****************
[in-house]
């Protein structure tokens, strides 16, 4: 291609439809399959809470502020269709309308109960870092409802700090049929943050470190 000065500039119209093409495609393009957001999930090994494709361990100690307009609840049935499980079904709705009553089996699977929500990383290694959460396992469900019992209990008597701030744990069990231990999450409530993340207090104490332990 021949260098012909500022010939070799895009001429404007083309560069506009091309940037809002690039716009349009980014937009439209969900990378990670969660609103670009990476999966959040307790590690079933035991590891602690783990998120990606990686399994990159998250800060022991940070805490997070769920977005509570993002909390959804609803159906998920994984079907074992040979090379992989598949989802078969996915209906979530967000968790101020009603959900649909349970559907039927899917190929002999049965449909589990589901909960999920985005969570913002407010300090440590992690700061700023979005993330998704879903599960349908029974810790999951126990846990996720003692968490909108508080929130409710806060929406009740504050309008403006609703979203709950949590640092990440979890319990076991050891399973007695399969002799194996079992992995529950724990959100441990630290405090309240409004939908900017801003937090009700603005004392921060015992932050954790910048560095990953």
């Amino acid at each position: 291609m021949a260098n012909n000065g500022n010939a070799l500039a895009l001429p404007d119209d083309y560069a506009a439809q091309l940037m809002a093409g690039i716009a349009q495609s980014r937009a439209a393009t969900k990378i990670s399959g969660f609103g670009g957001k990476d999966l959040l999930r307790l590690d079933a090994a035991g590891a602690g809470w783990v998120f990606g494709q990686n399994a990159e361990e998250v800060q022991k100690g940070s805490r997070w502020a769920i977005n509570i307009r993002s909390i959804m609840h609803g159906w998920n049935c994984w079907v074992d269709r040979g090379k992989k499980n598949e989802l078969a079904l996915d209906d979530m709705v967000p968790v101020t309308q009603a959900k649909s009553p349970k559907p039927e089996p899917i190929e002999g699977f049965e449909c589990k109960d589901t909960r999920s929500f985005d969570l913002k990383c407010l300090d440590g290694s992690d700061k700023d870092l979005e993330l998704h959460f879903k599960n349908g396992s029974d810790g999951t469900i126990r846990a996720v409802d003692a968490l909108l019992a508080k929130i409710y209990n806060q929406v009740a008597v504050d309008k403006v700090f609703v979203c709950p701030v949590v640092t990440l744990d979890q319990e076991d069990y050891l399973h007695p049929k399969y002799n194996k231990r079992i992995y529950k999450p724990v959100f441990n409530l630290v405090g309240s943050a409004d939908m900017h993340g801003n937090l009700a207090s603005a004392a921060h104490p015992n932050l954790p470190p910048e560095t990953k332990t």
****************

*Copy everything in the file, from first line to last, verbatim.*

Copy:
[in-house]
């Protein structure tokens, strides 16, 4: 291609439809399959809470502020269709309308109960870092409802700090049929943050470190 000065500039119209093409495609393009957001999930090994494709361990100690307009609840049935499980079904709705009553089996699977929500990383290694959460396992469900019992209990008597701030744990069990231990999450409530993340207090104490332990 021949260098012909500022010939070799895009001429404007083309560069506009091309940037809002690039716009349009980014937009439209969900990378990670969660609103670009990476999966959040307790590690079933035991590891602690783990998120990606990686399994990159998250800060022991940070805490997070769920977005509570993002909390959804609803159906998920994984079907074992040979090379992989598949989802078969996915209906979530967000968790101020009603959900649909349970559907039927899917190929002999049965449909589990589901909960999920985005969570913002407010300090440590992690700061700023979005993330998704879903599960349908029974810790999951126990846990996720003692968490909108508080929130409710806060929406009740504050309008403006609703979203709950949590640092990440979890319990076991050891399973007695399969002799194996079992992995529950724990959100441990630290405090309240409004939908900017801003937090009700603005004392921060015992932050954790910048560095990953």
């Amino acid at each position: 291609m021949a260098n012909n000065g500022n010939a070799l500039a895009l001429p404007d119209d083309y560069a506009a439809q091309l940037m809002a093409g690039i716009a349009q495609s980014r937009a439209a393009t969900k990378i990670s399959g969660f609103g670009g957001k990476d999966l959040l999930r307790l590690d079933a090994a035991g590891a602690g809470w783990v998120f990606g494709q990686n399994a990159e361990e998250v800060q022991k100690g940070s805490r997070w502020a769920i977005n509570i307009r993002s909390i959804m609840h609803g159906w998920n049935c994984w079907v074992d269709r040979g090379k992989k499980n598949e989802l078969a079904l996915d209906d979530m709705v967000p968790v101020t309308q009603a959900k649909s009553p349970k559907p039927e089996p899917i190929e002999g699977f049965e449909c589990k109960d589901t909960r999920s929500f985005d969570l913002k990383c407010l300090d440590g290694s992690d700061k700023d870092l979005e993330l998704h959460f879903k599960n349908g396992s029974d810790g999951t469900i126990r846990a996720v409802d003692a968490l909108l019992a508080k929130i409710y209990n806060q929406v009740a008597v504050d309008k403006v700090f609703v979203c709950p701030v949590v640092t990440l744990d979890q319990e076991d069990y050891l399973h007695p049929k399969y002799n194996k231990r079992i992995y529950k999450p724990v959100f441990n409530l630290v405090g309240s943050a409004d939908m900017h993340g801003n937090l009700a207090s603005a004392a921060h104490p015992n932050l954790p470190p910048e560095t990953k332990t």